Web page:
It should come as no surprise that many Americans are struggling with political, social and economic issues that are both domestic and international in scope.
These problems are complex. The resultant tensions have become increasingly incendiary. Dialogue has deteriorated into acrimonious dispute and polarized rhetoric.
Polarization has grown. Over a 20-year span, the Pew Research Center found that Americans became more divided along ideological lines – “partisan antipathy is deeper and more extensive – than at any point in the last two decades.”
That trend, they reported, manifested itself, “both in politics and in everyday life.” Two more recent Pew studies from November 2018 showed that the chasm is widening. One result was that respondents found it “more ‘stressful and frustrating’ to have political conversations with those they disagree with.”
These findings (which are mirrored in other research) are not encouraging. Developing, negotiating and implementing public policy in such an environment is not for the faint of heart.
Interestingly, many people of faith find themselves on opposite sides. What is of greater interest is the percentage of “people of faith” who form their views without any intentional reference to the teachings and texts of their faith. The sacred texts of many faiths offer similar moral guidance and yet, nonetheless, we are inclined to say that “religion and politics don’t mix.”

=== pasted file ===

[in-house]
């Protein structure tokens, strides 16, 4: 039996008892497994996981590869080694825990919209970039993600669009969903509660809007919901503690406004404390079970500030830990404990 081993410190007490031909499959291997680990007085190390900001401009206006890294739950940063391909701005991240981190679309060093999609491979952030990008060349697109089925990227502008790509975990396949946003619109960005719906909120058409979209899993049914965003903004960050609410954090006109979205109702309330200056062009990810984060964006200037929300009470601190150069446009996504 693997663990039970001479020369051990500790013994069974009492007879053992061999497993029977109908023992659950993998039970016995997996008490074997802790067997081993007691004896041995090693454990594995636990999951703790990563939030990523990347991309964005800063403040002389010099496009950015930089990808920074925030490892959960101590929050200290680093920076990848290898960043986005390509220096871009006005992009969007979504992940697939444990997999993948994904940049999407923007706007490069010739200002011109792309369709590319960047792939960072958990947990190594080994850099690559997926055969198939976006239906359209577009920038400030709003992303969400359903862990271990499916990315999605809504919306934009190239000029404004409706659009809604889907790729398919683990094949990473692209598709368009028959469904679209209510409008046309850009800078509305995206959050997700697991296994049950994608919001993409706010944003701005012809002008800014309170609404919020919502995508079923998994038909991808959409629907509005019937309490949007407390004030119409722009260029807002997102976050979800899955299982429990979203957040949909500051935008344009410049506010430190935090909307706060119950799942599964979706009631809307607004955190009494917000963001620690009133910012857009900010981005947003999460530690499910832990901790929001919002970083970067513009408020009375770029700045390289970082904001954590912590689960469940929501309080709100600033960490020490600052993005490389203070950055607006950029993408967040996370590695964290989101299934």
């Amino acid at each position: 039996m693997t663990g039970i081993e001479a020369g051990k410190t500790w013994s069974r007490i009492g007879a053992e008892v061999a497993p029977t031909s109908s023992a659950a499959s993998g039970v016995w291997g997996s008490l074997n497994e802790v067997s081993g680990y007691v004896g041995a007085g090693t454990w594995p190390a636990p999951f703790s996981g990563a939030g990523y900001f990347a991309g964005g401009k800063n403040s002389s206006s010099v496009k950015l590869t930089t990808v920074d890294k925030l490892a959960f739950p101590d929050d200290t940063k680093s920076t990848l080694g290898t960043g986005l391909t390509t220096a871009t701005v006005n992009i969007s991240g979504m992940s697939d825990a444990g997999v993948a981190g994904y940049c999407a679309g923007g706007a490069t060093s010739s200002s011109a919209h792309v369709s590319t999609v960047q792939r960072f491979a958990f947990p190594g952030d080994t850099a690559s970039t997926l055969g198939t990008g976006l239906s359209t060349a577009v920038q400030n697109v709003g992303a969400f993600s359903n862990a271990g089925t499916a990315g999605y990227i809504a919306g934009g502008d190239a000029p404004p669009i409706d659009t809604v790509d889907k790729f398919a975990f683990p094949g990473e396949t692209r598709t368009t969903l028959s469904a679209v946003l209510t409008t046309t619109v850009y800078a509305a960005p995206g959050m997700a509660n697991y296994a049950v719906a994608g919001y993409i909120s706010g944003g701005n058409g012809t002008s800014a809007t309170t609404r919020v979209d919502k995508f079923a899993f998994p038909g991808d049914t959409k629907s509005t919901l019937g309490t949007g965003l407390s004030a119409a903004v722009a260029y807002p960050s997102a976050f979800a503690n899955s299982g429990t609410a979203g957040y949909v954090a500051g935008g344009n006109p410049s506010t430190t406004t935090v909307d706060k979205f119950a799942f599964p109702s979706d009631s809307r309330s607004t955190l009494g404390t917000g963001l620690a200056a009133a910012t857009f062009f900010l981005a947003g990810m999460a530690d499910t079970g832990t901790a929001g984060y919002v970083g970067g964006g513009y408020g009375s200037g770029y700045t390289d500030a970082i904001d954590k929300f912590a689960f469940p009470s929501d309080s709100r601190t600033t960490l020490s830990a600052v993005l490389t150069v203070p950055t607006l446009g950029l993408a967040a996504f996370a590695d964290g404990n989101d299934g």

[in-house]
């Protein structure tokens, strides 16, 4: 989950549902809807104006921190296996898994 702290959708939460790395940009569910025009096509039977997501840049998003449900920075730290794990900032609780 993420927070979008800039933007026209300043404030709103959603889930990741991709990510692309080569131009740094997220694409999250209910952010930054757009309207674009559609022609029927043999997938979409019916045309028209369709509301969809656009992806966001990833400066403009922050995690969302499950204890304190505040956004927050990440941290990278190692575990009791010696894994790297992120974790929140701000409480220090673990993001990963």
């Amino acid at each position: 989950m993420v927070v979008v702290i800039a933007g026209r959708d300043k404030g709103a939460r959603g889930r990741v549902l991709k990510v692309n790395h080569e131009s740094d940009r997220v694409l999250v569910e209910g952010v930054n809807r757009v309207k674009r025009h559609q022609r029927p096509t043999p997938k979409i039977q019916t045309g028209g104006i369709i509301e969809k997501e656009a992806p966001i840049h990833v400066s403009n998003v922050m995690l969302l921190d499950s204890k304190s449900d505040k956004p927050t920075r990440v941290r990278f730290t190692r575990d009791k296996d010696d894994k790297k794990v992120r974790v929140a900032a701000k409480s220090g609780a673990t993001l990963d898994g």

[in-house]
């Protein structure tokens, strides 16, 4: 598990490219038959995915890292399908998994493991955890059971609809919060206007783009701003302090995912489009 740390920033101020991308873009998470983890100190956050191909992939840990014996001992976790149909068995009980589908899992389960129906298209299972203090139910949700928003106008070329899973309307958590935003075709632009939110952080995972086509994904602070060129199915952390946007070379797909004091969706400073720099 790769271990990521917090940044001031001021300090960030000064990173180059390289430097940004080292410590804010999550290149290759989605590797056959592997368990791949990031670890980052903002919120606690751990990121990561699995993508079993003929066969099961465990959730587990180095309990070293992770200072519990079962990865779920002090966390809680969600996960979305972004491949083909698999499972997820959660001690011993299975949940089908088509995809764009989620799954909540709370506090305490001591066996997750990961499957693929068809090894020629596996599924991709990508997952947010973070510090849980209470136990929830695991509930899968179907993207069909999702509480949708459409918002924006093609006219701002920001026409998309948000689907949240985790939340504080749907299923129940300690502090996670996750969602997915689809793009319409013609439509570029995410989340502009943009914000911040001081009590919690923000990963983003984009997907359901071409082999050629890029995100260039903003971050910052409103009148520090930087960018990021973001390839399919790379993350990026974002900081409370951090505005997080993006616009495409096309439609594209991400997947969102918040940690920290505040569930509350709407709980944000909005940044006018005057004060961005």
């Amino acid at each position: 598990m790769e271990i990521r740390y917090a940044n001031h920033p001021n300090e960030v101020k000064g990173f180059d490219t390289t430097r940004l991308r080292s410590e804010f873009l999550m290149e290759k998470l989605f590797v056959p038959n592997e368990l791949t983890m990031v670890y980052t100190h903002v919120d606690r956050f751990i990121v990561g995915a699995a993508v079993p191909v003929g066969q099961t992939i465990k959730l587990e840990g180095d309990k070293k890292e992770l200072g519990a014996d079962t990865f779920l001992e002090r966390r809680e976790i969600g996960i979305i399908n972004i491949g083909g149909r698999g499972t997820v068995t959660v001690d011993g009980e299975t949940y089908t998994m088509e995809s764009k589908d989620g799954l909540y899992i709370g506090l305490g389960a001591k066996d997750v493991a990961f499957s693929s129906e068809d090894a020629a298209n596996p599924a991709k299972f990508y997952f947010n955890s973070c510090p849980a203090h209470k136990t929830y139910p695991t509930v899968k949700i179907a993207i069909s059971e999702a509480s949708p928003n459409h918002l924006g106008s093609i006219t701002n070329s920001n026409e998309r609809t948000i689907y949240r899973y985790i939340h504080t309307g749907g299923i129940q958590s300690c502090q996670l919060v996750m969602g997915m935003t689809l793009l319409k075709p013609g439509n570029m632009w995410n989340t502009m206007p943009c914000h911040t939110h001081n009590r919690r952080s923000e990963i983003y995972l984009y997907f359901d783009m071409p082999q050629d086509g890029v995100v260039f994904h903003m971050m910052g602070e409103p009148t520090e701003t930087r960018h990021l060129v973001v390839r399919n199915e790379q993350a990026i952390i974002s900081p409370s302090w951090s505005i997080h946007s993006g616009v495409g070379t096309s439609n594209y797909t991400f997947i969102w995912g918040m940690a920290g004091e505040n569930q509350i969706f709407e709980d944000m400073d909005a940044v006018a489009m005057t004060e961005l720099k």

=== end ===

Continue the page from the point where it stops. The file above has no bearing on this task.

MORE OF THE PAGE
Those of us from shared faith traditions would do well to consider why we relegate our beliefs to the background. (In my classes, I am fond of saying that “your faith should form your politics and economics, and not the other way around.”)
So, what are we, in the Judeo-Christian world commanded to do? (Did you note that I said “commanded” as opposed to “encouraged?”)
We are told “let justice roll on like a river, righteousness like a never-failing stream” (Amos 5: 25) and “to act justly and to love mercy and to walk humbly with your God” (Micah 6: 8b).
Need more specific direction? We are instructed that, “When a stranger [alien] sojourns with you in your land, you shall not do him wrong. You shall treat the stranger who sojourns with you as the native among you, and you shall love him as yourself” (Leviticus 19: 33-34a); and, “For I was hungry, and you gave Me something to eat; I was thirsty, and you gave Me something to drink; I was a stranger [alien], and you invited Me in; naked, and you clothed Me; I was sick, and you visited Me; I was in prison, and you came to Me” (Matthew 25: 35-36).
I’m out of space, but not out of God’s words on these matters. Want to know more? Email me at firstname.lastname@example.org.
Here’s my parting thought: If you are a person of faith, how do these and other admonitions cause you to cast your lot? If you do not have a faith, how might these thoughts reshape the way in which you see the world? Think about it!
Joe Crowley is director of adult discipleship at Lowcountry Presbyterian Church in Bluffton. email@example.com